Microsoft Lags on Antitrust Compliance

WASHINGTON -- About 350 problems with Microsoft's technical documentation remained at the end of September, after a judge ordered the software company to share its proprietary communications protocols as part of an antitrust settlement in late 2002, according to a status report released last week.

A technical committee assigned to work with Microsoft has identified 550 problems with the protocols' technical documentation since a new documentation project began in March, according to the report. The procedure is part of U.S. District Judge Colleen Kollar-Kotelly's ongoing monitoring of Microsoft. Kollar-Kotelly approved an antitrust settlement between U.S. Department of Justice and Microsoft in November 2002.

Microsoft was required to share its communication protocols with other software vendors as part of Kollar-Kotelly's wide-ranging settlement in the lengthy antitrust case. To date, 23 companies have licensed Microsoft's protocols, with no additional licensees since June. Twelve of those licensees are shipping products using Microsoft's protocols, an increase of three companies since then.

Periodic Reviews

The technical committee and Microsoft have established service-level goals for fixing the technical documentation, and Microsoft has met those goals 100 percent of the time since the goals were established in mid-July, the report said. Under the goals, Microsoft has agreed to fix high-priority problems within seven days, medium-priority problems within 17 days and low-priority problems 32 days.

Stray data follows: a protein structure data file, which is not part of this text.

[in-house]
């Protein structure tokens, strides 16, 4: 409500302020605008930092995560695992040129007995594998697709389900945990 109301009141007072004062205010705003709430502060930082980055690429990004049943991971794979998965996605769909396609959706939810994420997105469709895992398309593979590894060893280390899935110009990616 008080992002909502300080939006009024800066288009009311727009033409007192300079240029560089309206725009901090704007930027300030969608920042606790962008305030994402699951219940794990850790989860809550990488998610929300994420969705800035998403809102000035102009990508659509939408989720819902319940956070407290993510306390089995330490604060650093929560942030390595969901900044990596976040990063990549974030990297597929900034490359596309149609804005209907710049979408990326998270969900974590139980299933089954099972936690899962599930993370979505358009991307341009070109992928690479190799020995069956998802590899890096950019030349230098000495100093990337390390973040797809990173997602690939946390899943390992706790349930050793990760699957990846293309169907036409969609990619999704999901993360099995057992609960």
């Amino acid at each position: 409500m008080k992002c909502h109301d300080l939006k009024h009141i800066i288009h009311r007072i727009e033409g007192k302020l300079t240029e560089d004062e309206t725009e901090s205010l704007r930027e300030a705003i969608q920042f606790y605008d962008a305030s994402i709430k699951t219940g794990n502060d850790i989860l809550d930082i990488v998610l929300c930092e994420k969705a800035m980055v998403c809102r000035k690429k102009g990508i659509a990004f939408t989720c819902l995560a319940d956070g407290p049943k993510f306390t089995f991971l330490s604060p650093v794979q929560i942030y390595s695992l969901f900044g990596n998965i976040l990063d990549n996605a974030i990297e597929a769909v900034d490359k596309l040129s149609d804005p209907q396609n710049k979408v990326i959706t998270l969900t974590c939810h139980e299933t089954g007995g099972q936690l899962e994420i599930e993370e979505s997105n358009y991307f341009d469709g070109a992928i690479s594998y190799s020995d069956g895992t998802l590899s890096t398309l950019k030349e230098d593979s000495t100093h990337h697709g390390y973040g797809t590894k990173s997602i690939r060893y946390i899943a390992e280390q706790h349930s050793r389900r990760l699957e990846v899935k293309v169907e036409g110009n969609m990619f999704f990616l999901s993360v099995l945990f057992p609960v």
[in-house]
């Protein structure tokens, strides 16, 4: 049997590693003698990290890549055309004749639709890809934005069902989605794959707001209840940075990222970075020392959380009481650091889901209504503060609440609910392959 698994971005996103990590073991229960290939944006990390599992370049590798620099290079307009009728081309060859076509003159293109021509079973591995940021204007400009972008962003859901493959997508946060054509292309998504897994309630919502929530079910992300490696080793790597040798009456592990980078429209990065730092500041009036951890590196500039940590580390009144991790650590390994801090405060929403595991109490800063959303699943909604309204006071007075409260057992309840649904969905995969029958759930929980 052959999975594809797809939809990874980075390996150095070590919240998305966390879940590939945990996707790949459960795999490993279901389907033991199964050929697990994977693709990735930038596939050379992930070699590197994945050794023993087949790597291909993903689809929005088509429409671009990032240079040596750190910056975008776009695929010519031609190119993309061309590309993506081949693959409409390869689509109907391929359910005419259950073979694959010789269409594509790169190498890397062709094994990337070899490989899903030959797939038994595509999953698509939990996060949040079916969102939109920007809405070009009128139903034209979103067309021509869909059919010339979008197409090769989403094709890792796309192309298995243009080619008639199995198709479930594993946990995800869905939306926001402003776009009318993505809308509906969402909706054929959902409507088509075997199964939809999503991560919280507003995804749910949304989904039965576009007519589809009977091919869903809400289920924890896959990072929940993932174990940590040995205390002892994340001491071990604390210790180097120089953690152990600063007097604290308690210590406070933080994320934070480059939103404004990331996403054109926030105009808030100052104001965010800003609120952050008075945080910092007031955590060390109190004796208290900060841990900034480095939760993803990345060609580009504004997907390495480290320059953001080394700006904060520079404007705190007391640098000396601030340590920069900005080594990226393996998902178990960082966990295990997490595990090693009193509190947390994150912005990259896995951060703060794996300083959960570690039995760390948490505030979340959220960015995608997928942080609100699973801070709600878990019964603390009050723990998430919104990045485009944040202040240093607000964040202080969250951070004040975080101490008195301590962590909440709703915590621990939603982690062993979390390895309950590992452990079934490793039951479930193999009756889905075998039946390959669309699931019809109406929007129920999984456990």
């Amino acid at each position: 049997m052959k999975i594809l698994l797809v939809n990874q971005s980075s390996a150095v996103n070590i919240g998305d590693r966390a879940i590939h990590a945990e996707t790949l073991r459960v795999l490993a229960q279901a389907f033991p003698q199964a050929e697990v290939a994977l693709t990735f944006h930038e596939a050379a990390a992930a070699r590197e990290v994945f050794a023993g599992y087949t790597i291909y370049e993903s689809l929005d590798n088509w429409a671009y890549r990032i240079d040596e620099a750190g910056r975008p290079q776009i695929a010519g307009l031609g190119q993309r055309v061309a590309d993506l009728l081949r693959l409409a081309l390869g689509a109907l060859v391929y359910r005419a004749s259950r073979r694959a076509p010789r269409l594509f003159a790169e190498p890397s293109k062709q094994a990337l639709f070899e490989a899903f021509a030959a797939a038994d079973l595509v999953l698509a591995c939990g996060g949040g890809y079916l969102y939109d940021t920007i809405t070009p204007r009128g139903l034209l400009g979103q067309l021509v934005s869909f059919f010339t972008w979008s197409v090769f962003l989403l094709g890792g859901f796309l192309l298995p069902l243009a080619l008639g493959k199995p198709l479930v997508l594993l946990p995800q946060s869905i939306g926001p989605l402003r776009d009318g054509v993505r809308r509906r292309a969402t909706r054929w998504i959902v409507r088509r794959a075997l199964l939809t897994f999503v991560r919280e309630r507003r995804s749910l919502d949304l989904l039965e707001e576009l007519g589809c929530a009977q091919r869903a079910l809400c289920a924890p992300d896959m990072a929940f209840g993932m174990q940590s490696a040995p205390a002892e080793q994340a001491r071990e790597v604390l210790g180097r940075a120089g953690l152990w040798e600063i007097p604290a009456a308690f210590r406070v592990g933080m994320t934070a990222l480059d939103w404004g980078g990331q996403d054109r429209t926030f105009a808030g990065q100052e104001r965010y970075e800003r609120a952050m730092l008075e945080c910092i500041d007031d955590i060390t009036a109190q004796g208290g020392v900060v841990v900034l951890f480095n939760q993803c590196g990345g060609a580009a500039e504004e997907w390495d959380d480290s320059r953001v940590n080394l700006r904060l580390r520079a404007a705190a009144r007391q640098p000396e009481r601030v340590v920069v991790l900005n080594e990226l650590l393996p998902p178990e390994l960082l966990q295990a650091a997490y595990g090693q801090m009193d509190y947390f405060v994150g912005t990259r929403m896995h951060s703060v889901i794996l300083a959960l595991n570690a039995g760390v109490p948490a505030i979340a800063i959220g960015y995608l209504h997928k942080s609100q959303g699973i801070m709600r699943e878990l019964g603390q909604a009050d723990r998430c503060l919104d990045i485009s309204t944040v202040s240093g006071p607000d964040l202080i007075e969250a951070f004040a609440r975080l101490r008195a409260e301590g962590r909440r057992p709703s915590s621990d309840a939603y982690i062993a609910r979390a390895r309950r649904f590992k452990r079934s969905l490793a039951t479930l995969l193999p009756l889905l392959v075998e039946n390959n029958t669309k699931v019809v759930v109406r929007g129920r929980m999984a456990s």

About four-fifths of the problems remaining at the end of September were classified as medium priority, with most of the remaining 350 problems in various stages of research by Microsoft or the technical committee, according to the report.

The technical committee expects this documentation project to be completed by July.

In another example of the increased scrutiny Microsoft undergoes because of the antitrust settlement, the company last week revised its licensing policy for Windows Music Player. Microsoft initially tried to require exclusive agreements, so hardware vendors that licensed its software could offer only the Windows player on their systems.

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